Compiling and Optimizing Java 8 Programs for GPU Execution

Kazuaki Ishizaki, Akihiro Hayashi, Gita Koblents, Vivek Sarkar
IBM Research, Tokyo
24th International Conference on Parallel Architectures and Compilation Techniques (PACT), 2015

   title={Compiling and Optimizing Java 8 Programs for GPU Execution},

   author={Ishizaki, Kazuaki and Hayashi, Akihiro and Koblents, Gita and Sarkar, Vivek},

   booktitle={24th International Conference on Parallel Architectures and Compilation Techniques (PACT)},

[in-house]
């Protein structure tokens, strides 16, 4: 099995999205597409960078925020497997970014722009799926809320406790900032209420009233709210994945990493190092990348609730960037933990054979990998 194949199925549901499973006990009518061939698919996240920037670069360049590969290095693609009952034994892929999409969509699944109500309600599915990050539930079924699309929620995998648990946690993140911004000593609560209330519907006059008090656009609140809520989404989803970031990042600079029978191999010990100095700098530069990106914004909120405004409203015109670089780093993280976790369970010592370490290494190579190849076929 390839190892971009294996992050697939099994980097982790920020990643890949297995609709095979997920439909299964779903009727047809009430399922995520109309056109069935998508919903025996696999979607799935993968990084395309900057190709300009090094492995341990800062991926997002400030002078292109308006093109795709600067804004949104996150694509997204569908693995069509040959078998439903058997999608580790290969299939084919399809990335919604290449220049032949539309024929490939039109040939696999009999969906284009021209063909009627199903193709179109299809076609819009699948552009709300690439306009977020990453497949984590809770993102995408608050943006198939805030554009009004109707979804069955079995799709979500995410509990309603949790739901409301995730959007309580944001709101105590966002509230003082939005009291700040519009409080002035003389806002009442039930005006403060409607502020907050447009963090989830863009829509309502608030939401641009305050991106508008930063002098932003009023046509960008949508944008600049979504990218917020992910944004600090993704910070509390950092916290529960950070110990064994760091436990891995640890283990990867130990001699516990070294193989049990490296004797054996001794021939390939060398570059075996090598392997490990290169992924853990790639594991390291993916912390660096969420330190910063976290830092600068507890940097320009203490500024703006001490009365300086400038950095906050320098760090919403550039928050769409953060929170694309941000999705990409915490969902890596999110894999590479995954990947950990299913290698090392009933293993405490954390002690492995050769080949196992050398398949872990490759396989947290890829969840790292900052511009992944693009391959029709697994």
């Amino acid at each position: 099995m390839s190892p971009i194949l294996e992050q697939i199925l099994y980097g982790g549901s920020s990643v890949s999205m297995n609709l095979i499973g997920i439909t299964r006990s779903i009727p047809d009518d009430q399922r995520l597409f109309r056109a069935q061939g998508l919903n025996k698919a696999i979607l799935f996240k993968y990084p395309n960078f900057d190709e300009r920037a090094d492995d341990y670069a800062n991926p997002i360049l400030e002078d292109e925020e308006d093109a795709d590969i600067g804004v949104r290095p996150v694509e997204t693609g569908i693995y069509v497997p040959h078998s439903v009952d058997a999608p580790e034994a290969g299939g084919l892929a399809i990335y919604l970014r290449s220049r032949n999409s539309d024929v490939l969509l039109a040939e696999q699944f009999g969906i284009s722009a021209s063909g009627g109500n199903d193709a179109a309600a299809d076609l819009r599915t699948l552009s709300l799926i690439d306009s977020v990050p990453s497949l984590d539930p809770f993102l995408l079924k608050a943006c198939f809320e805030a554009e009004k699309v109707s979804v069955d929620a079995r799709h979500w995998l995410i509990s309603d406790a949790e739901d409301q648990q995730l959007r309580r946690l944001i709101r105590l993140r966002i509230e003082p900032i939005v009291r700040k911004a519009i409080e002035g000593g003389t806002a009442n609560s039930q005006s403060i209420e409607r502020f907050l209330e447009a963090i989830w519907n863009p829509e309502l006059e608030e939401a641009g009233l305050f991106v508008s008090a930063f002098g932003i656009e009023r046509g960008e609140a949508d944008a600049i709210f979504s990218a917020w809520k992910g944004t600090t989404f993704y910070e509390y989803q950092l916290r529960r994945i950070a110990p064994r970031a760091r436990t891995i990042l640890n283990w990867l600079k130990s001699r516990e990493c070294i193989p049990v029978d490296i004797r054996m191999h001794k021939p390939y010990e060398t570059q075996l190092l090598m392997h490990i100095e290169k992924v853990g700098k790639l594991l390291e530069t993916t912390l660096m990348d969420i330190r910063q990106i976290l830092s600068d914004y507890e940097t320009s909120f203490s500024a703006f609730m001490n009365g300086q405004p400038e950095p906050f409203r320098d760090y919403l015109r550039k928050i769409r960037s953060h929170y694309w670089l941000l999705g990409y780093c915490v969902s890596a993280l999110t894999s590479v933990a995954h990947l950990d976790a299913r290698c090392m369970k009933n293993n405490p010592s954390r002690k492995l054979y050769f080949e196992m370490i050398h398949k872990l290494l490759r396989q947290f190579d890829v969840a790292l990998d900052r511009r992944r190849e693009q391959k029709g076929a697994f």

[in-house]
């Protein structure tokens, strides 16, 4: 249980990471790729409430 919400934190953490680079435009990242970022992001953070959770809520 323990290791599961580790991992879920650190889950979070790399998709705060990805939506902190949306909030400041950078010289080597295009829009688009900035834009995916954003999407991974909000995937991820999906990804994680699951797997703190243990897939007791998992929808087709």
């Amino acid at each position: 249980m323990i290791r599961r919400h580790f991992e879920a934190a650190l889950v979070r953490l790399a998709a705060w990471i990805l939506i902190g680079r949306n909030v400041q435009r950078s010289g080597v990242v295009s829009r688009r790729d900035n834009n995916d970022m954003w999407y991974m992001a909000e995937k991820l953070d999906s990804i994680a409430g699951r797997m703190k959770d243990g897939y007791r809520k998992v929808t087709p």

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GPUs can enable significant performance improvements for certain classes of data parallel applications and are widely used in recent computer systems. However, GPU execution currently requires explicit low-level operations such as 1) managing memory allocations and transfers between the host system and the GPU, 2) writing GPU kernels in a low-level programming model such as CUDA or OpenCL, and 3) optimizing the kernels by utilizing appropriate memory types on the GPU. Because of this complexity, in many cases, only expert programmers can exploit the computational capabilities of GPUs through the CUDA/OpenCL languages. This is unfortunate since a large number of programmers use high-level languages, such as Java, due to their advantages of productivity, safety, and platform portability, but would still like to exploit the performance benefits of GPUs. Thus, one challenging problem is how to utilize GPUs while allowing programmers to continue to benefit from the productivity advantages of languages like Java. This paper presents a just-in-time (JIT) compiler that can generate and optimize GPU code from a pure Java program written using lambda expressions with the new parallel streams APIs in Java 8. These APIs allow Java programmers to express data parallelism at a higher level than threads and tasks. Our approach translates lambda expressions with parallel streams APIs in Java 8 into GPU code and automatically generates runtime calls that handle the low-level operations mentioned above. Additionally, our optimization techniques 1) allocate and align the starting address of the Java array body in the GPUs with the memory transaction boundary to increase memory bandwidth, 2) utilize read-only cache for array accesses to increase memory efficiency in GPUs, and 3) eliminate redundant data transfer between the host and the GPU. The compiler also performs loop versioning for eliminating redundant exception checks and for supporting virtual method invocations within GPU kernels. These features and optimizations are supported and automatically performed by a JIT compiler that is built on top of a production version of the IBM Java 8 runtime environment. Our experimental results on an NVIDIA Tesla GPU show significant performance improvements over sequential execution (127.9x geometric mean) and parallel execution (3.3x geometric mean) for eight Java 8 benchmark programs running on a 160-thread POWER8 machine. This paper also includes an in-depth analysis of GPU execution to show the impact of our optimization techniques by selectively disabling each optimization. Our experimental results show a geometricmean speed-up of 1.15x in the GPU kernel over state-of-theart approaches. Overall, our JIT compiler can improve the performance of Java 8 programs by automatically leveraging the computational capability of GPUs.
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